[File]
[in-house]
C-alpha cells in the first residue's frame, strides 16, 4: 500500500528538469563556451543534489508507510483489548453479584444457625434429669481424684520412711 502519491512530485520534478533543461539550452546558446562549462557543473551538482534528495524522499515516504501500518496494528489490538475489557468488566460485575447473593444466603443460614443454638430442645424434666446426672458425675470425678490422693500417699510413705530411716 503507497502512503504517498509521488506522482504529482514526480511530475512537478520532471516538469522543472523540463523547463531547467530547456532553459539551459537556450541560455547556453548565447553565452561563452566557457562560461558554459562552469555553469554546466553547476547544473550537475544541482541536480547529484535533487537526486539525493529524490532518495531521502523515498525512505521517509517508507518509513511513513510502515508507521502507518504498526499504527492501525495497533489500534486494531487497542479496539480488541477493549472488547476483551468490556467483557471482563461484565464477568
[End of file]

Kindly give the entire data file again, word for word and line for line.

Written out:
[in-house]
C-alpha cells in the first residue's frame, strides 16, 4: 500500500528538469563556451543534489508507510483489548453479584444457625434429669481424684520412711 502519491512530485520534478533543461539550452546558446562549462557543473551538482534528495524522499515516504501500518496494528489490538475489557468488566460485575447473593444466603443460614443454638430442645424434666446426672458425675470425678490422693500417699510413705530411716 503507497502512503504517498509521488506522482504529482514526480511530475512537478520532471516538469522543472523540463523547463531547467530547456532553459539551459537556450541560455547556453548565447553565452561563452566557457562560461558554459562552469555553469554546466553547476547544473550537475544541482541536480547529484535533487537526486539525493529524490532518495531521502523515498525512505521517509517508507518509513511513513510502515508507521502507518504498526499504527492501525495497533489500534486494531487497542479496539480488541477493549472488547476483551468490556467483557471482563461484565464477568